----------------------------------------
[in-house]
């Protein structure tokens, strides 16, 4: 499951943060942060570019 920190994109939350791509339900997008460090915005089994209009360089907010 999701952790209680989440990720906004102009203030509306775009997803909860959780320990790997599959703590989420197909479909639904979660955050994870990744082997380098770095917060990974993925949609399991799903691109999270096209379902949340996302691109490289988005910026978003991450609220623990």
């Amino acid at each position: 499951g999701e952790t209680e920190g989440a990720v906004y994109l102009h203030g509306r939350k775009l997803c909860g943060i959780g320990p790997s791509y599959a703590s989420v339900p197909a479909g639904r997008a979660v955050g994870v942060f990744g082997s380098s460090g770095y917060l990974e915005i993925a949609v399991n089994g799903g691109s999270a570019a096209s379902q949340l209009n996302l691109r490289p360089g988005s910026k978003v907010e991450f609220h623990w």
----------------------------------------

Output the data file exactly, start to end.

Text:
[in-house]
């Protein structure tokens, strides 16, 4: 499951943060942060570019 920190994109939350791509339900997008460090915005089994209009360089907010 999701952790209680989440990720906004102009203030509306775009997803909860959780320990790997599959703590989420197909479909639904979660955050994870990744082997380098770095917060990974993925949609399991799903691109999270096209379902949340996302691109490289988005910026978003991450609220623990």
């Amino acid at each position: 499951g999701e952790t209680e920190g989440a990720v906004y994109l102009h203030g509306r939350k775009l997803c909860g943060i959780g320990p790997s791509y599959a703590s989420v339900p197909a479909g639904r997008a979660v955050g994870v942060f990744g082997s380098s460090g770095y917060l990974e915005i993925a949609v399991n089994g799903g691109s999270a570019a096209s379902q949340l209009n996302l691109r490289p360089g988005s910026k978003v907010e991450f609220h623990w």